Indigenous Media

As globalization continues to grow its tentacles into more and more remote communities, many issues - both good and bad - are given life. One outgrowth of the increase in access to global communication systems, largely through the internet, is the growing number of indigenous people reporting on news and issues that their often remote, or otherwise marginalized communities, are facing. An interesting article from the IPS brings to light some of the hurdles that many indigenous activists, journalists, and public figures face to get their messages to a global audience. From the article

Indigenous journalism would seem to be in a stage similar to what environmentalism experienced a few decades ago: born of necessity and protest, it is caught in a constant state of tension between activism and professionalism.
The problem is that "we are sources and media at the same time," said Silsa Arias, head of communications for the National Indigenous Organisation of Colombia (ONIC), in last week’s discussion in La Paz on how to carry out the work of production, research, writing and editing at a workshop titled "Journalistic Minga: Developing Indigenous Reporting in Latin America".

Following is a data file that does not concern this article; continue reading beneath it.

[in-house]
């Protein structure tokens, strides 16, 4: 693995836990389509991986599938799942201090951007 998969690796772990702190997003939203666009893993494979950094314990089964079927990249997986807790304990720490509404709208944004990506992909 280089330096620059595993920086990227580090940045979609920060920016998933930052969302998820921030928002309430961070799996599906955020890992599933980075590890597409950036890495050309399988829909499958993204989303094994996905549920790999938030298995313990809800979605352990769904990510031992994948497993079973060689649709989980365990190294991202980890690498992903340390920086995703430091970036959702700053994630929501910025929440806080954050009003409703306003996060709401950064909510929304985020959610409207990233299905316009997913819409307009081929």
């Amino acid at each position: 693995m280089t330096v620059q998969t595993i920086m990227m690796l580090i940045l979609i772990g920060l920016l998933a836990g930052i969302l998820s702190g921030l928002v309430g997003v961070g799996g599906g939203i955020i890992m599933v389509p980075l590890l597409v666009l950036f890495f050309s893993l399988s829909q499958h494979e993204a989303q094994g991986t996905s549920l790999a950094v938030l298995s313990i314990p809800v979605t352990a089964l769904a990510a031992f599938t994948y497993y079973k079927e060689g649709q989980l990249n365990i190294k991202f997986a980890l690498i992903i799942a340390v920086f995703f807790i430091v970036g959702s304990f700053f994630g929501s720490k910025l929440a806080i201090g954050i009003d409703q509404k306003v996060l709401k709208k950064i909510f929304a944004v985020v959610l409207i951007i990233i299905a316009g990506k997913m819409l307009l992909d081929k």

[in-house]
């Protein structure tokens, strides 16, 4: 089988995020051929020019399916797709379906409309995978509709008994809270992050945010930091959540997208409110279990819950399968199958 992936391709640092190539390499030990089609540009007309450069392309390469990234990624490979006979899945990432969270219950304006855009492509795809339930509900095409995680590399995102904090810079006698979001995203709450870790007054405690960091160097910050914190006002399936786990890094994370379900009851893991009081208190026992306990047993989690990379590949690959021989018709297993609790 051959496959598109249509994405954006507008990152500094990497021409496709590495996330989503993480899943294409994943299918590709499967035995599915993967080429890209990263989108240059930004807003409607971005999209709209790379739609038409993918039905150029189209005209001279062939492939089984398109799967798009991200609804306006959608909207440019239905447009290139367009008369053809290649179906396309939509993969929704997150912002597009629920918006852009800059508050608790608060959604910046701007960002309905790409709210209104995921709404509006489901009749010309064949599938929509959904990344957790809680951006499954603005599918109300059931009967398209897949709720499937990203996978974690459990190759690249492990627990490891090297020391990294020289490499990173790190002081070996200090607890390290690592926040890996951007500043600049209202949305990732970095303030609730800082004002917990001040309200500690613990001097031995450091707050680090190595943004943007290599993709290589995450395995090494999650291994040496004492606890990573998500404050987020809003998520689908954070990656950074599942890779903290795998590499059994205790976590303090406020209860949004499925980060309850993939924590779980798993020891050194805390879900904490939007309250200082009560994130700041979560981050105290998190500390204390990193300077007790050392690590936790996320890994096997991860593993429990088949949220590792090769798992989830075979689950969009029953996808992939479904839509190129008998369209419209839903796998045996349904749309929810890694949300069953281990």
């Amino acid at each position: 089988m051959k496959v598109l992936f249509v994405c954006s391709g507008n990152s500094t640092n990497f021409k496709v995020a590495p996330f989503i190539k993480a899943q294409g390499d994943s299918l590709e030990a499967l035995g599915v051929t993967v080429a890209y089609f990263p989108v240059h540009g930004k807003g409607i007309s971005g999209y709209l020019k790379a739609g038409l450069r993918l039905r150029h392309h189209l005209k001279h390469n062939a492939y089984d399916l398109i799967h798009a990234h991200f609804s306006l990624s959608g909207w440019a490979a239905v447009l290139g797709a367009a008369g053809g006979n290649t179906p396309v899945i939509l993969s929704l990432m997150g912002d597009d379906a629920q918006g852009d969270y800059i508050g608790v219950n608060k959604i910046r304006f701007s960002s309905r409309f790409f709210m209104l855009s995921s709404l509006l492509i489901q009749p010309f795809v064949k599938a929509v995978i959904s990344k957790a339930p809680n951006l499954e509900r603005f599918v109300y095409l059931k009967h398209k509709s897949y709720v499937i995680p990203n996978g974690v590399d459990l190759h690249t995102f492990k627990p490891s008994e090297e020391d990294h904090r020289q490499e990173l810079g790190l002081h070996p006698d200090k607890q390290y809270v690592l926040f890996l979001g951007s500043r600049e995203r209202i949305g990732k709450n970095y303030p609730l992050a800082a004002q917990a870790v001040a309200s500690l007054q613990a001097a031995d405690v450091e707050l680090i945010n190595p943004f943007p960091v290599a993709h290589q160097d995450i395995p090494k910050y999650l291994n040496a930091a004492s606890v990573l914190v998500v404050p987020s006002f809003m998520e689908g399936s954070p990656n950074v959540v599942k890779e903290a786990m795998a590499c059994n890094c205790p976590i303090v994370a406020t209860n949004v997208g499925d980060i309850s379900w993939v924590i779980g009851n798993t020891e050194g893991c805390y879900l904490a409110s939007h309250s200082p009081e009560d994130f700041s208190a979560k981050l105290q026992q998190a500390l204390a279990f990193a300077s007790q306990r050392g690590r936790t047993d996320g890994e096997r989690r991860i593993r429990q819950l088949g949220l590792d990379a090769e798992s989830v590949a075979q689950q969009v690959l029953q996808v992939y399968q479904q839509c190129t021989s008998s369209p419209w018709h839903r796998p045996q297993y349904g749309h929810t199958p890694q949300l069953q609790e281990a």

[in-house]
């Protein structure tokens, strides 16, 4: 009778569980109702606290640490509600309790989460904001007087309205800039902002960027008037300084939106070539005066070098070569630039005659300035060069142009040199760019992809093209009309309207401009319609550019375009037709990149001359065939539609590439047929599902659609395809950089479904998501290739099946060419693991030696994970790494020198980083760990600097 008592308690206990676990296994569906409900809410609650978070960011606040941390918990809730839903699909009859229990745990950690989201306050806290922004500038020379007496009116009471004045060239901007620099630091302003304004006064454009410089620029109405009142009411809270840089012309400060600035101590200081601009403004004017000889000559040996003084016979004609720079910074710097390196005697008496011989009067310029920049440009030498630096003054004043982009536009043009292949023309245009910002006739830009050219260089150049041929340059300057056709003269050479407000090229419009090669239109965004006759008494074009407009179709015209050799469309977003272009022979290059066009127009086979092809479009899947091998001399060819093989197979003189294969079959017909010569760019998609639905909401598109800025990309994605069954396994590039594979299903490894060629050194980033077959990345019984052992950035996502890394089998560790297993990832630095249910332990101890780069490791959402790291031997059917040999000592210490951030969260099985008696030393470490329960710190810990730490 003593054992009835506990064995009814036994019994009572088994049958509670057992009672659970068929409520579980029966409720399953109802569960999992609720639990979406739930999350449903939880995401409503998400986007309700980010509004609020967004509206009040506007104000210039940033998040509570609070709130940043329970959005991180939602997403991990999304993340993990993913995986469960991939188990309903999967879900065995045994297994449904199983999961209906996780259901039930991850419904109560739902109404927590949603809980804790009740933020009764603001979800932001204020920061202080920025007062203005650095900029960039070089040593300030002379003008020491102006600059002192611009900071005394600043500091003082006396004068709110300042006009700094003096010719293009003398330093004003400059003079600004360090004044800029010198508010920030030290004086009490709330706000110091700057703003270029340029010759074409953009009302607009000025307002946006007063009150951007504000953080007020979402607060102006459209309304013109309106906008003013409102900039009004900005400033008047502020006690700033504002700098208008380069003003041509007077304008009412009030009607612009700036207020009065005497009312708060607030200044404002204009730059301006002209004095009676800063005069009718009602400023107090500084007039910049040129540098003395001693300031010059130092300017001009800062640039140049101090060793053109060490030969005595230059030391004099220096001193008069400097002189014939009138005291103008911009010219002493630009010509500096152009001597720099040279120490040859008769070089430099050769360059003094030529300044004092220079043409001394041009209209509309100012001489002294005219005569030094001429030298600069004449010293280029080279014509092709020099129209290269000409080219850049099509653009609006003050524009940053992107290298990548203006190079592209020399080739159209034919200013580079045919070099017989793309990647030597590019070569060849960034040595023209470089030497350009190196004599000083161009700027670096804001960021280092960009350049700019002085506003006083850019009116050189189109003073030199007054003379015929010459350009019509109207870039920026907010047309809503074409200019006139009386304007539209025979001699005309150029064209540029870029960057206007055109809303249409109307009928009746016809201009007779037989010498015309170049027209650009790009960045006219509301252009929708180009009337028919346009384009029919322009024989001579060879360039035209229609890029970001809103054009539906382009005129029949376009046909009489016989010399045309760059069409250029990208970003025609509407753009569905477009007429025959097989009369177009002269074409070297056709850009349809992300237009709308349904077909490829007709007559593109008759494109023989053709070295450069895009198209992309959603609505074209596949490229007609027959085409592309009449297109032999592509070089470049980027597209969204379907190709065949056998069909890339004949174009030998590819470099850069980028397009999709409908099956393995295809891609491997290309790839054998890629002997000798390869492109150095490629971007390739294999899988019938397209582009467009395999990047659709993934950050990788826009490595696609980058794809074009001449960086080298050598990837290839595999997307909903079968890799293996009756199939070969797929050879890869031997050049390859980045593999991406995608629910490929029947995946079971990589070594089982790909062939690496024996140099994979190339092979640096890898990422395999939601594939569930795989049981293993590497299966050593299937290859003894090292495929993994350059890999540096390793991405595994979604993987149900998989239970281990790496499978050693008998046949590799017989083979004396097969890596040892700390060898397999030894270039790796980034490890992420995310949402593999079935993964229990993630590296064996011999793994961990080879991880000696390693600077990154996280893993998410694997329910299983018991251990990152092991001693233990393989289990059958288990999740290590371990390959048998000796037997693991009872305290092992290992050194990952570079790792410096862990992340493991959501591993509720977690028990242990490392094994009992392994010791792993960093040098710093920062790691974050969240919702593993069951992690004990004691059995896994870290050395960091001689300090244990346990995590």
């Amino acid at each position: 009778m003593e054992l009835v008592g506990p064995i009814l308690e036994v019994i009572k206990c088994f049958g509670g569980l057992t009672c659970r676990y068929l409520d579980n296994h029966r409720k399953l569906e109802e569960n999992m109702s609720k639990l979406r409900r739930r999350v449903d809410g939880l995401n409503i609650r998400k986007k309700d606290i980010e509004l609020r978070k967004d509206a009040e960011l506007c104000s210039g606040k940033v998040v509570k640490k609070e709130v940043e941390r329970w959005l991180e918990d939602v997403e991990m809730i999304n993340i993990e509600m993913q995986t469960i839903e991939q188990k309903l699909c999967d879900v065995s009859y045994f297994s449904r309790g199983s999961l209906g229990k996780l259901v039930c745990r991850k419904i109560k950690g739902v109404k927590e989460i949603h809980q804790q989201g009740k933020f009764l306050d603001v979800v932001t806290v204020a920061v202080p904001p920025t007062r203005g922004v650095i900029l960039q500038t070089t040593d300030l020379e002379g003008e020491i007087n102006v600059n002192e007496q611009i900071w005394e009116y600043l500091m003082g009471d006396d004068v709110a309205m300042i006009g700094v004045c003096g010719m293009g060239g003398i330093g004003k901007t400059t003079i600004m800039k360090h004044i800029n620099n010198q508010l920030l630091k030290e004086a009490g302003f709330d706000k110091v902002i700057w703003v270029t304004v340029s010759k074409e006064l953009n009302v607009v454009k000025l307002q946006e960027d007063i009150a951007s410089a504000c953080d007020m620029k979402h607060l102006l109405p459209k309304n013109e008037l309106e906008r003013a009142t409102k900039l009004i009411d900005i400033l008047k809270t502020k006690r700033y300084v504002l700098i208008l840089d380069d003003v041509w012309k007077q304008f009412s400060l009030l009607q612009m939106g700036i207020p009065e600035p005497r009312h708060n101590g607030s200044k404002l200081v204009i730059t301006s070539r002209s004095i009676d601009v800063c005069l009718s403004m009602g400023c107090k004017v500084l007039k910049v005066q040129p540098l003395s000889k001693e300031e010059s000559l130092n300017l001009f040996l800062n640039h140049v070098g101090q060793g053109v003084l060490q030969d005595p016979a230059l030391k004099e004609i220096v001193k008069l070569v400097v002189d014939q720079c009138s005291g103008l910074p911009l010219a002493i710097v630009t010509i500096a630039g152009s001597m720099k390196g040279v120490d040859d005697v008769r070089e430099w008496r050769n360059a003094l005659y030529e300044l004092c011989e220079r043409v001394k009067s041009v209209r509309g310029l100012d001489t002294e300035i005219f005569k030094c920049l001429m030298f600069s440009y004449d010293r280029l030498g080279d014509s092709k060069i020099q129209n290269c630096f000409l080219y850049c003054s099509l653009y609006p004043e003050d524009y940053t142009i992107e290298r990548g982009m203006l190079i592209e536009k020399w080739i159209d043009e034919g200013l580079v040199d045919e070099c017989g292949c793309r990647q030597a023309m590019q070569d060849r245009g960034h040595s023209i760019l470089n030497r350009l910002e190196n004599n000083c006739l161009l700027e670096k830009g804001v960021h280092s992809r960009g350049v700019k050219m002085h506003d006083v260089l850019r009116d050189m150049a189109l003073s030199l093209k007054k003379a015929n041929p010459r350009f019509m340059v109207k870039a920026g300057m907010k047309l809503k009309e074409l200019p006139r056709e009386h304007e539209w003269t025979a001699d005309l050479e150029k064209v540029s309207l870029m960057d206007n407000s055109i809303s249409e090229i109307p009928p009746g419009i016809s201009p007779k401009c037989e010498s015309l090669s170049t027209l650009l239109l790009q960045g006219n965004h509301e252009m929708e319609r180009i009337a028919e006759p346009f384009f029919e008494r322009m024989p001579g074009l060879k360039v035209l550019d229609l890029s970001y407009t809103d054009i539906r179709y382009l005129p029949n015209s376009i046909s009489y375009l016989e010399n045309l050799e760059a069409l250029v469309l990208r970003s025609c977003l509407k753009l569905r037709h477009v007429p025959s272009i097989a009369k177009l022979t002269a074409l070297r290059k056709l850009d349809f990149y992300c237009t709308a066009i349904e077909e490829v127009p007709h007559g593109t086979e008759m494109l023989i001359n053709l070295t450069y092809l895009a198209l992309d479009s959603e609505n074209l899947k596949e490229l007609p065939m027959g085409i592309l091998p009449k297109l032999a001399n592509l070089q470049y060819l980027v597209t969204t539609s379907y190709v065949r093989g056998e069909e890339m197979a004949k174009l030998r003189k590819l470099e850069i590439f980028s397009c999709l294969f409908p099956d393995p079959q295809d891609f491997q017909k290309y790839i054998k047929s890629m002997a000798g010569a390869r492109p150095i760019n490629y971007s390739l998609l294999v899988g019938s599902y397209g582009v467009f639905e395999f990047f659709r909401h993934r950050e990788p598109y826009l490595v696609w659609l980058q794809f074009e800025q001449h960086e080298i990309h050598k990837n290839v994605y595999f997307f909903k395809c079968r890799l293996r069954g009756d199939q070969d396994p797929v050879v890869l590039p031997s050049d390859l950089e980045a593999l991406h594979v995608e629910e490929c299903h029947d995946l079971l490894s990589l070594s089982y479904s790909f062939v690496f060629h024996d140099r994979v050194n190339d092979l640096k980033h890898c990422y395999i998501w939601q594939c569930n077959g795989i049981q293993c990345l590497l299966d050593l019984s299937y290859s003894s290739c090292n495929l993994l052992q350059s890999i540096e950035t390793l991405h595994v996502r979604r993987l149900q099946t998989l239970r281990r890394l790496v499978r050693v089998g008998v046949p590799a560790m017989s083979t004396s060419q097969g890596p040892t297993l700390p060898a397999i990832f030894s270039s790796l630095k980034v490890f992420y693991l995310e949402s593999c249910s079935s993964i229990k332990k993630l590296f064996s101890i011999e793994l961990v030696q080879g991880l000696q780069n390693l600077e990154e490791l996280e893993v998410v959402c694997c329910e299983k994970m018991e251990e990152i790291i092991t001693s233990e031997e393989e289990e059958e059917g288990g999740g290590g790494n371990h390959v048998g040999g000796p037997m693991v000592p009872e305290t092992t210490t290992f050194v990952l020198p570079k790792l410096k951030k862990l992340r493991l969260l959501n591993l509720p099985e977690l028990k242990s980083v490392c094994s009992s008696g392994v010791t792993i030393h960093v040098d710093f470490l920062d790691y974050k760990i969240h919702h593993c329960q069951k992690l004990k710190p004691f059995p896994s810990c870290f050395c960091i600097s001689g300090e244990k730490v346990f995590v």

Arias, a member of the Kankuamo community, is a leader of the indigenous movement in her country. But she also studied journalism, and is responsible for the news reports that appear on the ONIC web site and their on-line radio station Dachibedea (Our Voice).
Her concern was echoed by other participants in the Nov. 25-26 workshop sponsored by the International Fund for Agricultural Development (IFAD) and organised by the Inter Press Service (IPS) global news agency.
Taking part in the workshop were indigenous people from Bolivia, Colombia, Ecuador, Guatemala, Peru and Venezuela who have taken on the task of informing, educating or protesting, through community radio stations, alternative or local media outlets, and social movements.

Print Friendly and PDF

No comments:

Post a Comment

Having trouble leaving a comment? Some browsers require acceptance of 3rd party cookies. If you leave an anonymous comment, it may need to be approved.